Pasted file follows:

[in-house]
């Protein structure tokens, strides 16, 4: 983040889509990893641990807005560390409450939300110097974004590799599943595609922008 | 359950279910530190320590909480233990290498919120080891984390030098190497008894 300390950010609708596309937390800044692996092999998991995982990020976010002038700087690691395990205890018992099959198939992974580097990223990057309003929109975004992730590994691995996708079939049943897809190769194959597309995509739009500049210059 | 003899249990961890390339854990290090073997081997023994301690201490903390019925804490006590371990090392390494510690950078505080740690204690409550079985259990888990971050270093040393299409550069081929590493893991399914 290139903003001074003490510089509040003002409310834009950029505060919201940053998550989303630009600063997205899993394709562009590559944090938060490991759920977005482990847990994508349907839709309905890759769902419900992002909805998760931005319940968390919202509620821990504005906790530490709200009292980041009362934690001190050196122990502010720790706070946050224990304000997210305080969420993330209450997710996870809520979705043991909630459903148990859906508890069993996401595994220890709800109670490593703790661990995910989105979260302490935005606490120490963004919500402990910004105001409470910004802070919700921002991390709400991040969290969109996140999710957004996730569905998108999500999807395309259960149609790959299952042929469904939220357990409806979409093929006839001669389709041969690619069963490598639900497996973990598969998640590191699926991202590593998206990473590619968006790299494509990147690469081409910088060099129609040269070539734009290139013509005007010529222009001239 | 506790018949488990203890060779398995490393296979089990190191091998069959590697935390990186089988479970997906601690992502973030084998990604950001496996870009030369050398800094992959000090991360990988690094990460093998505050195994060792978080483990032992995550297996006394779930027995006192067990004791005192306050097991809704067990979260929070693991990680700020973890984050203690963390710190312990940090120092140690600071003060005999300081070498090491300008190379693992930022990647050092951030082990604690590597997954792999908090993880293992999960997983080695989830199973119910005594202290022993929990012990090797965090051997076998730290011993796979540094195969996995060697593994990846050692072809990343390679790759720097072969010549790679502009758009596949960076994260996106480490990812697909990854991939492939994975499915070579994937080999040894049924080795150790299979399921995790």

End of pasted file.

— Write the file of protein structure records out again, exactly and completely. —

[in-house]
């Protein structure tokens, strides 16, 4: 983040889509990893641990807005560390409450939300110097974004590799599943595609922008 | 359950279910530190320590909480233990290498919120080891984390030098190497008894 300390950010609708596309937390800044692996092999998991995982990020976010002038700087690691395990205890018992099959198939992974580097990223990057309003929109975004992730590994691995996708079939049943897809190769194959597309995509739009500049210059 | 003899249990961890390339854990290090073997081997023994301690201490903390019925804490006590371990090392390494510690950078505080740690204690409550079985259990888990971050270093040393299409550069081929590493893991399914 290139903003001074003490510089509040003002409310834009950029505060919201940053998550989303630009600063997205899993394709562009590559944090938060490991759920977005482990847990994508349907839709309905890759769902419900992002909805998760931005319940968390919202509620821990504005906790530490709200009292980041009362934690001190050196122990502010720790706070946050224990304000997210305080969420993330209450997710996870809520979705043991909630459903148990859906508890069993996401595994220890709800109670490593703790661990995910989105979260302490935005606490120490963004919500402990910004105001409470910004802070919700921002991390709400991040969290969109996140999710957004996730569905998108999500999807395309259960149609790959299952042929469904939220357990409806979409093929006839001669389709041969690619069963490598639900497996973990598969998640590191699926991202590593998206990473590619968006790299494509990147690469081409910088060099129609040269070539734009290139013509005007010529222009001239 | 506790018949488990203890060779398995490393296979089990190191091998069959590697935390990186089988479970997906601690992502973030084998990604950001496996870009030369050398800094992959000090991360990988690094990460093998505050195994060792978080483990032992995550297996006394779930027995006192067990004791005192306050097991809704067990979260929070693991990680700020973890984050203690963390710190312990940090120092140690600071003060005999300081070498090491300008190379693992930022990647050092951030082990604690590597997954792999908090993880293992999960997983080695989830199973119910005594202290022993929990012990090797965090051997076998730290011993796979540094195969996995060697593994990846050692072809990343390679790759720097072969010549790679502009758009596949960076994260996106480490990812697909990854991939492939994975499915070579994937080999040894049924080795150790299979399921995790």